Germany has never waited so long for a coalition government. The agreement between Angela Merkel's conservatives and the Social Democrats was long overdue. But it's only a temporary victory, says DW's Christoph Strack.
They finally made it. And they are exhausted. Some 135 days after Germany's general election and on the heels of seemingly endless wrangling, a new contract for a governing coalition has been completed. But now, following the negotiations, comes nervous anticipation. The contract is simply a document outlining the intention to form a government over the next few weeks. It is not a done deal.
Nevertheless, Germany has gotten a step closer to finally getting a government. Chancellor Angela Merkel's schedule on Thursday indicates just how important that step is. At midday she will welcome European Council President Donald Tusk, and in the evening she will host European Commission President Jean-Claude Juncker.
The European Union is waiting on Germany, which is, alongside France and its president, Emmanuel Macron, one of the most powerful members of the bloc. And Brussels has been waiting for quite some time. The window for EU reforms — which were an integral part of Germany's coalition negotiations — is closing.
A lack of trust
Depending on how one reads the coalition contract, it could be said that Europe is one of, if not the most important subjects negotiated between Merkel's conservatives and the Social Democrats (SPD). The foreign policy issues that suddenly appeared on the talks' home stretch reinforce that.
When it comes to domestic policy, however, it is difficult to discern a clear direction. The fact that the term "Heimat" (homeland) has been inserted into the title of the Ministry of the Interior (something that has long been the case in Bavaria) came as a bit of a surprise. Especially in light of ongoing nationwide debates about German identity and globalization — and not just those being argued by populist parties.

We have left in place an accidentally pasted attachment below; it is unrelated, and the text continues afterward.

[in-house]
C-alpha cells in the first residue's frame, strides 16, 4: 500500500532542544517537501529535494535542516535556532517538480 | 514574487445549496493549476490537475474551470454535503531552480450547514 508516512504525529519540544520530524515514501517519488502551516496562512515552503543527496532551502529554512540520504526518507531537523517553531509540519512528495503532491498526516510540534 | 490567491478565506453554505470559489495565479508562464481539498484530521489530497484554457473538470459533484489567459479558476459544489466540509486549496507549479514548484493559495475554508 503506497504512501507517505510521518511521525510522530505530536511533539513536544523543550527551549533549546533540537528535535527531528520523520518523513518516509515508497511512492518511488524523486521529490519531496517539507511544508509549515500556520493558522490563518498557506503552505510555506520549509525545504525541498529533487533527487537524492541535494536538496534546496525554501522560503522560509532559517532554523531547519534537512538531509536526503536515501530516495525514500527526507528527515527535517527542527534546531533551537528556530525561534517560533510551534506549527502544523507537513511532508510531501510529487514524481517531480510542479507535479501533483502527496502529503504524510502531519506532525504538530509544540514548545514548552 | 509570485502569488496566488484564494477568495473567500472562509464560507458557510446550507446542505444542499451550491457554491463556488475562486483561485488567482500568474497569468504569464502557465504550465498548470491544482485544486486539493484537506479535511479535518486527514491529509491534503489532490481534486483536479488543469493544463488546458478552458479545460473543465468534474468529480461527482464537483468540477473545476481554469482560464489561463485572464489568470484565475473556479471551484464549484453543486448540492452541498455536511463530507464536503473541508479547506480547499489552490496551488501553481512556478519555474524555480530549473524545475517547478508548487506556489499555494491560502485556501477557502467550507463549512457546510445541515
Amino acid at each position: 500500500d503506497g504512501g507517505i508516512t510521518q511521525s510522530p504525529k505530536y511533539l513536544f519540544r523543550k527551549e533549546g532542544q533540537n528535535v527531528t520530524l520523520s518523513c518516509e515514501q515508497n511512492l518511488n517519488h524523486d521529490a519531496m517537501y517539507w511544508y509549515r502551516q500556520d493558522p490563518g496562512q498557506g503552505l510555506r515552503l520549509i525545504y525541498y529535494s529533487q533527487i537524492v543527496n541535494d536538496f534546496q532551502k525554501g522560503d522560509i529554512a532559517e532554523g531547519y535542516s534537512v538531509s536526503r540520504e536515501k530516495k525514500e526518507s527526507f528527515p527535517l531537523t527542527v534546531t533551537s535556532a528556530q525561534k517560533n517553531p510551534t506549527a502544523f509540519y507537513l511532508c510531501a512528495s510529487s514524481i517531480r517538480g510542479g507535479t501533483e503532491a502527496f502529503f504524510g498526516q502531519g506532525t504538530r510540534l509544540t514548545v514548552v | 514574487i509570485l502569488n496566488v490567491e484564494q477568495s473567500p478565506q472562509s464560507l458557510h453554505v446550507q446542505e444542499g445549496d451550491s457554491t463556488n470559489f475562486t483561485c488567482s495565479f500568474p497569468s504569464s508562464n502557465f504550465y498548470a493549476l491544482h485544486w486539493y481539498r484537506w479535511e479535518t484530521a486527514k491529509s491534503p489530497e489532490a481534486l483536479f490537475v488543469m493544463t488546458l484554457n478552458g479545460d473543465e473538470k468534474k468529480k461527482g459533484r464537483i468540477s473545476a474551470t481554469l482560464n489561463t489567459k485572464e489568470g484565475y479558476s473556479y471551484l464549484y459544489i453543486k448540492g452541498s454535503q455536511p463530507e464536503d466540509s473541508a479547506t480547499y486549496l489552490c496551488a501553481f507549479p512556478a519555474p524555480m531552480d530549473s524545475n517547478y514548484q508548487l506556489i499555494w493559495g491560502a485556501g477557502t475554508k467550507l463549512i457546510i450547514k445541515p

The complexity and detail of the more than 150-page contract represents the careful outlining of a governing arrangement, but it also represents a lack of trust among partners. Germany's parliament, the Bundestag, will have a rather thick book of issues to work through during the three-and-a-half years that remain in this legislative period. The topics in it were dictated by party leaders and not individual parliamentarians.
That said, the coalition agreement has been presented to the public with one major caveat: The SPD will have to clear one last hurdle before it can actually sign it — a vote among party members. That was not an issue after Germany's last general election in 2013, when three-quarters of Social Democrats voted in favor of working with Merkel's Christian Democrats (CDU) and their Bavarian sister party, the Christian Social Union (CSU), in a so-called grand coalition.
But things are different in 2018. When the SPD recently voted on whether or not to enter into formal coalition negotiations with the CDU/CSU, party leadership only garnered 56 percent approval. Those opposed to another grand coalition (Germany's third since 2005), most notably the SPD's youth wing, have been aggressively campaigning for a "no" vote from the party's 464,000 members — more than 24,000 of whom have joined in just the last few weeks.
A look at the ministerial roster, however, illustrates the tenacity with which the SPD obviously negotiated through the night. It is indeed surprising to see just which cabinet positions were given to the Social Democrats: most prominently, the Ministry of Foreign Affairs and the Ministry of Finance. Until now, ministries that held sway over another were accordingly led by ministers from different parties.
Concessions from Merkel?
The unpredictability of the SPD base will remain a topic of speculation until the very last minute. But things will be just as suspenseful on the CDU/CSU side of the equation. The negotiating victories of one party, by necessity, mean that the other side was forced to concede.
Merkel, who heads the CDU, said before the final round of talks on Tuesday that "painful compromises" would have to be made. The final coalition contract illustrates just what she meant. And now it will be up to Merkel to sell those compromises to her own party base. The CSU, meanwhile, will not have to go through a vote or a party convention to approve the contract, but that does not mean the internal grumbling over Merkel's leadership will get any quieter.
The fact remains: It is a good thing, albeit long overdue, that the new coalition contract has finally come about. Germany has been operating with an acting government — one with very limited powers — for far too long. Yet for all the relief that the news has brought, things will remain tense: The last hurdle won't be cleared until March, when the SPD is expected to announce the results of its vote on the coalition contract.